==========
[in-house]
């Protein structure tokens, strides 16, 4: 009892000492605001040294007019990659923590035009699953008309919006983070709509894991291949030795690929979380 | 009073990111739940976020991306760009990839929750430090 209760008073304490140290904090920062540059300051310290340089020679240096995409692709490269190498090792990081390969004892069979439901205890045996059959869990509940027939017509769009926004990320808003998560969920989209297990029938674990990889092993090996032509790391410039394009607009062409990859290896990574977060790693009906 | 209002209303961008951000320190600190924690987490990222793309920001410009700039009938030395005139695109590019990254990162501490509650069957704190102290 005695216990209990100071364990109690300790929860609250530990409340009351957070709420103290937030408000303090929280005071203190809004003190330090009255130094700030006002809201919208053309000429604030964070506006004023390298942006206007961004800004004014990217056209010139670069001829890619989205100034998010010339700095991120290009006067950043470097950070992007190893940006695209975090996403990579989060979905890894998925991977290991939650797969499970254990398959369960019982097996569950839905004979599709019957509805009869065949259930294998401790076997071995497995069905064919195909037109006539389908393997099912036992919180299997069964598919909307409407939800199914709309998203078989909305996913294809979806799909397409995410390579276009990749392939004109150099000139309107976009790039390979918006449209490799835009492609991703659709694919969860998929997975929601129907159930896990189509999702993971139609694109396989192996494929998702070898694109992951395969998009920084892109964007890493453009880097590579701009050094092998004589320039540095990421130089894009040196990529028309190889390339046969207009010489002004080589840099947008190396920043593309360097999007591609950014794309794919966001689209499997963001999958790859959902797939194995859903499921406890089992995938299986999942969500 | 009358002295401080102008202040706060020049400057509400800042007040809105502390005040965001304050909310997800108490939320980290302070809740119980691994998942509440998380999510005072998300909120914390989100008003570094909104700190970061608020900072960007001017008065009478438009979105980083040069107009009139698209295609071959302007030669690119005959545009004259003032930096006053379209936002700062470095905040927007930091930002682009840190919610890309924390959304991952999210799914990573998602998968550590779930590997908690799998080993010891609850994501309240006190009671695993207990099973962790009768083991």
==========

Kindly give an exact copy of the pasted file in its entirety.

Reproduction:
[in-house]
């Protein structure tokens, strides 16, 4: 009892000492605001040294007019990659923590035009699953008309919006983070709509894991291949030795690929979380 | 009073990111739940976020991306760009990839929750430090 209760008073304490140290904090920062540059300051310290340089020679240096995409692709490269190498090792990081390969004892069979439901205890045996059959869990509940027939017509769009926004990320808003998560969920989209297990029938674990990889092993090996032509790391410039394009607009062409990859290896990574977060790693009906 | 209002209303961008951000320190600190924690987490990222793309920001410009700039009938030395005139695109590019990254990162501490509650069957704190102290 005695216990209990100071364990109690300790929860609250530990409340009351957070709420103290937030408000303090929280005071203190809004003190330090009255130094700030006002809201919208053309000429604030964070506006004023390298942006206007961004800004004014990217056209010139670069001829890619989205100034998010010339700095991120290009006067950043470097950070992007190893940006695209975090996403990579989060979905890894998925991977290991939650797969499970254990398959369960019982097996569950839905004979599709019957509805009869065949259930294998401790076997071995497995069905064919195909037109006539389908393997099912036992919180299997069964598919909307409407939800199914709309998203078989909305996913294809979806799909397409995410390579276009990749392939004109150099000139309107976009790039390979918006449209490799835009492609991703659709694919969860998929997975929601129907159930896990189509999702993971139609694109396989192996494929998702070898694109992951395969998009920084892109964007890493453009880097590579701009050094092998004589320039540095990421130089894009040196990529028309190889390339046969207009010489002004080589840099947008190396920043593309360097999007591609950014794309794919966001689209499997963001999958790859959902797939194995859903499921406890089992995938299986999942969500 | 009358002295401080102008202040706060020049400057509400800042007040809105502390005040965001304050909310997800108490939320980290302070809740119980691994998942509440998380999510005072998300909120914390989100008003570094909104700190970061608020900072960007001017008065009478438009979105980083040069107009009139698209295609071959302007030669690119005959545009004259003032930096006053379209936002700062470095905040927007930091930002682009840190919610890309924390959304991952999210799914990573998602998968550590779930590997908690799998080993010891609850994501309240006190009671695993207990099973962790009768083991």